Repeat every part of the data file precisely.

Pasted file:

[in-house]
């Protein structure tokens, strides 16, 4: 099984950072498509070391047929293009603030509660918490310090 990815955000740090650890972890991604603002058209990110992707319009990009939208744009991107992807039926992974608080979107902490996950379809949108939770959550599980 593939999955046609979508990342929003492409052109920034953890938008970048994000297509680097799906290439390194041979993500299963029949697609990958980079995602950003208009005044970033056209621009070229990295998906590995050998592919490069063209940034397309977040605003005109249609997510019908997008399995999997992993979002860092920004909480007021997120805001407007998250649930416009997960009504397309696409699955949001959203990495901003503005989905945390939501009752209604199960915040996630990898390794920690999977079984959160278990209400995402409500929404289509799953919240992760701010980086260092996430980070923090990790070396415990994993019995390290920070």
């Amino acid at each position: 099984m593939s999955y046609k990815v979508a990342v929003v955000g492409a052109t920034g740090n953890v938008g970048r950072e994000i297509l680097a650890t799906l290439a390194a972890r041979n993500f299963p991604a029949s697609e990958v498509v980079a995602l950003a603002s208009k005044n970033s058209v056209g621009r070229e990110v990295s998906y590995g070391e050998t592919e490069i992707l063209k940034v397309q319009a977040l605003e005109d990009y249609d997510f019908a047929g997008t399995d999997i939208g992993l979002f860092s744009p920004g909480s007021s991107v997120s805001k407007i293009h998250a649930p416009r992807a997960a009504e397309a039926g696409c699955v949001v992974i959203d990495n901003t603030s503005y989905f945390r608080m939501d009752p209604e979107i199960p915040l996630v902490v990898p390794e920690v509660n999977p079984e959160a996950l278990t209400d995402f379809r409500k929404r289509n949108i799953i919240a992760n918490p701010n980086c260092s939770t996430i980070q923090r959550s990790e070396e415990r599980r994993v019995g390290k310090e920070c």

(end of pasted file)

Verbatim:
[in-house]
């Protein structure tokens, strides 16, 4: 099984950072498509070391047929293009603030509660918490310090 990815955000740090650890972890991604603002058209990110992707319009990009939208744009991107992807039926992974608080979107902490996950379809949108939770959550599980 593939999955046609979508990342929003492409052109920034953890938008970048994000297509680097799906290439390194041979993500299963029949697609990958980079995602950003208009005044970033056209621009070229990295998906590995050998592919490069063209940034397309977040605003005109249609997510019908997008399995999997992993979002860092920004909480007021997120805001407007998250649930416009997960009504397309696409699955949001959203990495901003503005989905945390939501009752209604199960915040996630990898390794920690999977079984959160278990209400995402409500929404289509799953919240992760701010980086260092996430980070923090990790070396415990994993019995390290920070």
């Amino acid at each position: 099984m593939s999955y046609k990815v979508a990342v929003v955000g492409a052109t920034g740090n953890v938008g970048r950072e994000i297509l680097a650890t799906l290439a390194a972890r041979n993500f299963p991604a029949s697609e990958v498509v980079a995602l950003a603002s208009k005044n970033s058209v056209g621009r070229e990110v990295s998906y590995g070391e050998t592919e490069i992707l063209k940034v397309q319009a977040l605003e005109d990009y249609d997510f019908a047929g997008t399995d999997i939208g992993l979002f860092s744009p920004g909480s007021s991107v997120s805001k407007i293009h998250a649930p416009r992807a997960a009504e397309a039926g696409c699955v949001v992974i959203d990495n901003t603030s503005y989905f945390r608080m939501d009752p209604e979107i199960p915040l996630v902490v990898p390794e920690v509660n999977p079984e959160a996950l278990t209400d995402f379809r409500k929404r289509n949108i799953i919240a992760n918490p701010n980086c260092s939770t996430i980070q923090r959550s990790e070396e415990r599980r994993v019995g390290k310090e920070c």